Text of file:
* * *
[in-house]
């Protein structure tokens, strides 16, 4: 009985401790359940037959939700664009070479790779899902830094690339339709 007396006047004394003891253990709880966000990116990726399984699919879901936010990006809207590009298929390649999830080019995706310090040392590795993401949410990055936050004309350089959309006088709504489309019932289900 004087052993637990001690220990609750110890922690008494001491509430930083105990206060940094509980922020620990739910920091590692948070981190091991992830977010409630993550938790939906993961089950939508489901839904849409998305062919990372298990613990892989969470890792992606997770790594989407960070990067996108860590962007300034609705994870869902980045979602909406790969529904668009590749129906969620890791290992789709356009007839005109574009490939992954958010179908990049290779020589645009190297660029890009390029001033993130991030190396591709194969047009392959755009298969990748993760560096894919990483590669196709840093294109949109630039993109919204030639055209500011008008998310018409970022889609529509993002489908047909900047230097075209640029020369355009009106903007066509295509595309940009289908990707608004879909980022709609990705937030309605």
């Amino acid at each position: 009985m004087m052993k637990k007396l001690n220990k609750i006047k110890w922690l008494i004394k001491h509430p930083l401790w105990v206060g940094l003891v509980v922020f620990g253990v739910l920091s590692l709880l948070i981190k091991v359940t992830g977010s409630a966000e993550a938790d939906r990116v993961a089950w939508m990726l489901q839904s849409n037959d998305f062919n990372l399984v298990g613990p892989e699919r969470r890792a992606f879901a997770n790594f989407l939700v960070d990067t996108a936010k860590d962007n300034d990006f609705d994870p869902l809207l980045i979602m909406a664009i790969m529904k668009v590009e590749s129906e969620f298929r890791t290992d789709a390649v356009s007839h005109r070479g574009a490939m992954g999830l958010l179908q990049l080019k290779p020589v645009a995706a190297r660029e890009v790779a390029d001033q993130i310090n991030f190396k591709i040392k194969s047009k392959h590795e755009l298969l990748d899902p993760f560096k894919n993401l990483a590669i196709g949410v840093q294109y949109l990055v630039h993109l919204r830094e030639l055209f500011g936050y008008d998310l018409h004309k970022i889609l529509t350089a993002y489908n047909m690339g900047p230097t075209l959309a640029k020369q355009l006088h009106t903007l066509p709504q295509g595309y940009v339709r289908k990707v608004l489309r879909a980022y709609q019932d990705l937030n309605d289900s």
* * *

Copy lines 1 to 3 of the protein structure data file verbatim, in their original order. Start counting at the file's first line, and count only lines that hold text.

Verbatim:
[in-house]
């Protein structure tokens, strides 16, 4: 009985401790359940037959939700664009070479790779899902830094690339339709 007396006047004394003891253990709880966000990116990726399984699919879901936010990006809207590009298929390649999830080019995706310090040392590795993401949410990055936050004309350089959309006088709504489309019932289900 004087052993637990001690220990609750110890922690008494001491509430930083105990206060940094509980922020620990739910920091590692948070981190091991992830977010409630993550938790939906993961089950939508489901839904849409998305062919990372298990613990892989969470890792992606997770790594989407960070990067996108860590962007300034609705994870869902980045979602909406790969529904668009590749129906969620890791290992789709356009007839005109574009490939992954958010179908990049290779020589645009190297660029890009390029001033993130991030190396591709194969047009392959755009298969990748993760560096894919990483590669196709840093294109949109630039993109919204030639055209500011008008998310018409970022889609529509993002489908047909900047230097075209640029020369355009009106903007066509295509595309940009289908990707608004879909980022709609990705937030309605």
């Amino acid at each position: 009985m004087m052993k637990k007396l001690n220990k609750i006047k110890w922690l008494i004394k001491h509430p930083l401790w105990v206060g940094l003891v509980v922020f620990g253990v739910l920091s590692l709880l948070i981190k091991v359940t992830g977010s409630a966000e993550a938790d939906r990116v993961a089950w939508m990726l489901q839904s849409n037959d998305f062919n990372l399984v298990g613990p892989e699919r969470r890792a992606f879901a997770n790594f989407l939700v960070d990067t996108a936010k860590d962007n300034d990006f609705d994870p869902l809207l980045i979602m909406a664009i790969m529904k668009v590009e590749s129906e969620f298929r890791t290992d789709a390649v356009s007839h005109r070479g574009a490939m992954g999830l958010l179908q990049l080019k290779p020589v645009a995706a190297r660029e890009v790779a390029d001033q993130i310090n991030f190396k591709i040392k194969s047009k392959h590795e755009l298969l990748d899902p993760f560096k894919n993401l990483a590669i196709g949410v840093q294109y949109l990055v630039h993109l919204r830094e030639l055209f500011g936050y008008d998310l018409h004309k970022i889609l529509t350089a993002y489908n047909m690339g900047p230097t075209l959309a640029k020369q355009l006088h009106t903007l066509p709504q295509g595309y940009v339709r289908k990707v608004l489309r879909a980022y709609q019932d990705l937030n309605d289900s």